Purpose: To determine the computed tomographic (CT) appearance of the normal modiolus and the pathologic alteration in patients with a large vestibular aqueduct and an otherwise normal-appearing cochlea.
Materials and methods: Temporal bone CT studies obtained before and after a major upgrade of CT capability in 1992 were reviewed in four groups: Group A (1.5-mm section thickness) comprised 50 normal ears in 43 patients, group B (1-mm section thickness) comprised 75 normal ears in 50 patients, group C (1.5-mm section thickness) comprised 16 ears with a large vestibular aqueduct in 10 patients, and group D (1-mm section thickness) comprised 23 ears with a large vestibular aqueduct in 12 patients. All groups comprised adult and pediatric patients.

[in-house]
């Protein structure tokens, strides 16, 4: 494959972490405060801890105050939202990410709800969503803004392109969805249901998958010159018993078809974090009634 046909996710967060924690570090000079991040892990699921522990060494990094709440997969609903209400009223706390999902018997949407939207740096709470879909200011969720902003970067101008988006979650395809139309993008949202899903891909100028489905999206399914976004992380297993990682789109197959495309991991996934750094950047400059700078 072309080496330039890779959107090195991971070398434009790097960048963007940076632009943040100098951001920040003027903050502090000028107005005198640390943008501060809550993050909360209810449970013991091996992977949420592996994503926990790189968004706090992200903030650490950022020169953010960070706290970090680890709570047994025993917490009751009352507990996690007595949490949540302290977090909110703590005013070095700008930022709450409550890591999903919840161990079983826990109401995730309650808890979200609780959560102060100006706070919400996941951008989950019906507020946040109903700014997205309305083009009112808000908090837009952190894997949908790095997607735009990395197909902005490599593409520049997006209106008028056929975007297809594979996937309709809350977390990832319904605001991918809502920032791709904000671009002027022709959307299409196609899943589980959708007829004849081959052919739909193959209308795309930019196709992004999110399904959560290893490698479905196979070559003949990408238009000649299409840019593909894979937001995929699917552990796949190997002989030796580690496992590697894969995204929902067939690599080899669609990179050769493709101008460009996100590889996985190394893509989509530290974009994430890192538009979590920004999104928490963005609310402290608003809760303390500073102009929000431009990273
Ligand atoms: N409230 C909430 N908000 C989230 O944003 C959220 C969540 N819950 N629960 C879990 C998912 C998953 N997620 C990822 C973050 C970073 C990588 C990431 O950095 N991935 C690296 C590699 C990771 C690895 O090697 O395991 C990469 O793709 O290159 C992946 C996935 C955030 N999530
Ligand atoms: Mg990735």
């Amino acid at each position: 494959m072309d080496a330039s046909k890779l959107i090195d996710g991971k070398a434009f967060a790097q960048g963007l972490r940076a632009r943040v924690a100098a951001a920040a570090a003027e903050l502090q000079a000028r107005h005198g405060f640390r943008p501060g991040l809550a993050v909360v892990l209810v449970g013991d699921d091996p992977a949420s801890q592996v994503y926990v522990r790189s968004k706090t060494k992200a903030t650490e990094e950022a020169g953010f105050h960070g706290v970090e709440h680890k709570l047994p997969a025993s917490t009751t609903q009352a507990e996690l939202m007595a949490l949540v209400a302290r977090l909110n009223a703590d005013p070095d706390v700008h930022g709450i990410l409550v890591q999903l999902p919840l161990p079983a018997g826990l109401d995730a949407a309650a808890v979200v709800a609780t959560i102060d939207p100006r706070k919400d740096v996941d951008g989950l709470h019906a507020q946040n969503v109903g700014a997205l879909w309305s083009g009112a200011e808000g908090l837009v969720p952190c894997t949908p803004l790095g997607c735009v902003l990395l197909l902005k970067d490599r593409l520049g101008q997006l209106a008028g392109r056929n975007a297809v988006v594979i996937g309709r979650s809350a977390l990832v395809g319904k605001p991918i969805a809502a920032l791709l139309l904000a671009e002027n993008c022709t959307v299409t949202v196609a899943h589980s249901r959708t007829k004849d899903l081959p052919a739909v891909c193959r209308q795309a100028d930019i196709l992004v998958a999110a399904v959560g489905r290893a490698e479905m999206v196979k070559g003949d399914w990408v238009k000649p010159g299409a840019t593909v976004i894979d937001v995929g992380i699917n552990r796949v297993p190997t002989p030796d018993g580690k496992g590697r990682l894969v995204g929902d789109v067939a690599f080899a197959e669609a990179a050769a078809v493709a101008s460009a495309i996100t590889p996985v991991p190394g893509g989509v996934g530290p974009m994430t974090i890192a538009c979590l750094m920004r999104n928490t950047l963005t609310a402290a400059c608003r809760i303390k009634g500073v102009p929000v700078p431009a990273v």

Results: In groups A and B, the normal modiolus was visualized in 90% and 100% of ears, respectively. In groups C and D, with a total of 39 ears with a large vestibular aqueduct and an otherwise normal cochlea, modiolar deficiency was demonstrated in 100% of ears.
Conclusion: CT is an excellent technique for depicting the cochlear modiolus. Results suggest that all ears with a large vestibular aqueduct have associated cochlear modiolar deficiencies. Thus, a large vestibular aqueduct may be only occasionally, if ever, an isolated developmental anomaly of the inner ear.